Sexual Female (Figs. 2, 12–15, 17–20; Suppl. Figs. 2, 12–15, 17–20). Body, antennae and legs light brown, with dark brown interocellar area and darker central propodeal area; metasomal tergites dark brown to black dorsally. Head delicately coriaceous, rounded in anterior view, with sparse short white setae, especially on lower face; 2.0 times as broad as long from above, 1.2 times as broad as high, as broad as width of mesosoma in anterior view. Gena very delicately coriaceous, not broadened behind eye in front view, 3.0 times narrower than cross diameter of eye from lateral view; malar space very delicately coriaceous, without radiating striae, 0.2 times as long as height of eye. POL 1.3 times as broad as OOL, OOL 1.7 times as long as length of lateral ocellus and 1.4 times as long as LOL. Inner margins of eyes parallel. Transfacial distance nearly as long as height of eye and 1.6 times as long as height of lower face (distance between antennal rim and tip of clypeus); diameter of torulus only very slightly longer than distance between them, distance between torulus and inner margin of eye 1.2 times as large as the diameter of torulus; lower face delicately coriaceous, with relatively dense white short setae, median elevated area delicately coriaceous. Clypeus rectangular, nearly 2.0 times as broad as high, delicately coriaceous, with slightly elevated central area, ventrally not emarginate; anterior tentorial pits and clypeo-pleurostomal line indistinct, shallow; epistomal sulcus broad, deep and shiny, distinctly delimiting clypeus from lower face. Frons very delicately coriaceous to alutaceous, with very few short white setae, in some specimens darker than the rest of head, especially towards the frontal ocellus; central area slightly impressed right before the frontal ocellus. Vertex and occiput uniformly delicately coriaceous; interocellar area more dull rugose, medially impressed. Occiput rounded, gradually, without carina, continuing into postocciput which is delicately coriaceous, impressed around occipital foramen. Labial palpus 3-segmented, maxillary palpus 4-segmented. Antenna 14-segmented, longer than mesosoma; pedicel 1.4 times as long as broad, F1 slightly longer than F2, 2.5 times as long as pedicel; F3-F4 equal in length; subsequent flagellomeres shorter; F12 1.2 times as long as F11; placoid sensillae on F3-F12, absent on F1-F2, long, in one row. Mesosoma 1.2 times as long as high. Pronotum alutaceous, with few delicate striae in the most ventro-lateral edge, emarginate and impressed along propleuron; propleuron delicately transversely striate, flat in medio-central part. Mesoscutum delicately uniformly coriaceous to alutaceous, with few short white setae, especially along notauli and lateral edges; very slightly longer than broad in dorsal view (largest width measured on the level of the base of tegulae); from the level of tegula narrowing down towards posterior end. Notauli uniformly broad, incomplete, extending to ⅔ of mesoscutum length, well-impressed only in posterior half of mesoscutum, slightly converging posteriorly; anterior parallel lines invisible; parapsidal lines distinct, well-impressed, broad, with shiny glabrous surface, extending to ⅓ ength of mesoscutum; median mesoscutal line absent. Mesoscutellum slightly longer than broad, dull rugose, overhanging metanotum; scutellar foveae indistinctly delimited, with shiny bottom. Mesopleuron smooth with some very delicate indistinct transverse striae, acetabular carina very indistinct delimiting a narrow area laterally; mesopleural triangle uniformly dull coriaceous; dorsoaxillar area smooth, lateral axillar area coriaceous; preaxilla and axilla dull rugose; axillar carina with some longitudinal striae; axillula rugose, without setae; height of subaxillular bar posteriorly more than height of metanotal trough; metapleural sulcus reaching mesopleuron in the upper ⅓ of its height. Metascutellum uniformly delicately coriaceous, very short, slightly higher than height of smooth, shiny ventral impressed area; metanotal trough uniformly smooth, with sparse and short white setae; central propodeal area dark brown, smooth, shiny, very short, only slightly higher than height of ventral impressed area; lateral propodeal carinae strongly bent outwards in the middle; lateral propodeal area coriaceous, with dense white setae. Nucha very short, with some longitudinal delicate carinae. Tarsal claws with basal lobe. Forewing longer than body, hyaline, with long cilia on margins, veins brown, radial cell 2.6–2.8 times as long as broad; R1 invisible, Rs indistinct, nearly straight, nearly reaching margin of wing; areolet small, triangular, closed and indistinct. Metasoma slightly longer than head+mesosoma; metasomal tergite 2 occupies almost half of metasoma length in dorsal view, with few short basal white setae laterally; all tergites smooth, shiny, in some specimens with very sparse delicate, hardly detectable, very superficially impressed micropuntures. Ventral spine of hypopygium short, prominent part 2.0 times as long as broad, with few sparse short white setae, which extend beyond the apex of spine. Body length 2.1–3.4 mm.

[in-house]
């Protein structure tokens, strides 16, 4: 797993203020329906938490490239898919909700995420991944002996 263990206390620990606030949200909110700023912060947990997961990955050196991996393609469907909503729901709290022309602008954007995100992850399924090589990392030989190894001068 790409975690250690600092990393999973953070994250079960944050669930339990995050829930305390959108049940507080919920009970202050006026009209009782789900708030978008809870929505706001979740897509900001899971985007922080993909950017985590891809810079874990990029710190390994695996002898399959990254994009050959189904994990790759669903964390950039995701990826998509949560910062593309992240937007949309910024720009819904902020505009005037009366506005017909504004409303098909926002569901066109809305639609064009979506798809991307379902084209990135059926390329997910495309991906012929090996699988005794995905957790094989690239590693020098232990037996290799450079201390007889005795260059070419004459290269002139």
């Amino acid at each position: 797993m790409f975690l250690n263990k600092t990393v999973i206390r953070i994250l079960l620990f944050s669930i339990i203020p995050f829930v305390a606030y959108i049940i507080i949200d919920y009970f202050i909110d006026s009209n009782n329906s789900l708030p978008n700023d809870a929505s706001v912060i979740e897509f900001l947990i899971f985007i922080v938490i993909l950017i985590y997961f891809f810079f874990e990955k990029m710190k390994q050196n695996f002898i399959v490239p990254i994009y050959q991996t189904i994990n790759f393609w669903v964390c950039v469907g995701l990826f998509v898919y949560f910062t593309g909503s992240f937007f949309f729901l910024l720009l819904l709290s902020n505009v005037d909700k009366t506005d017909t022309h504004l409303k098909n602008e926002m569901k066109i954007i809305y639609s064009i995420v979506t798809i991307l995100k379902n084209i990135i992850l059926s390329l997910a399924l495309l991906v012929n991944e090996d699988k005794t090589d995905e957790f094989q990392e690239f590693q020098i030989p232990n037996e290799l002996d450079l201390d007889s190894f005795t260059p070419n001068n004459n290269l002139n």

Figs. 12–20.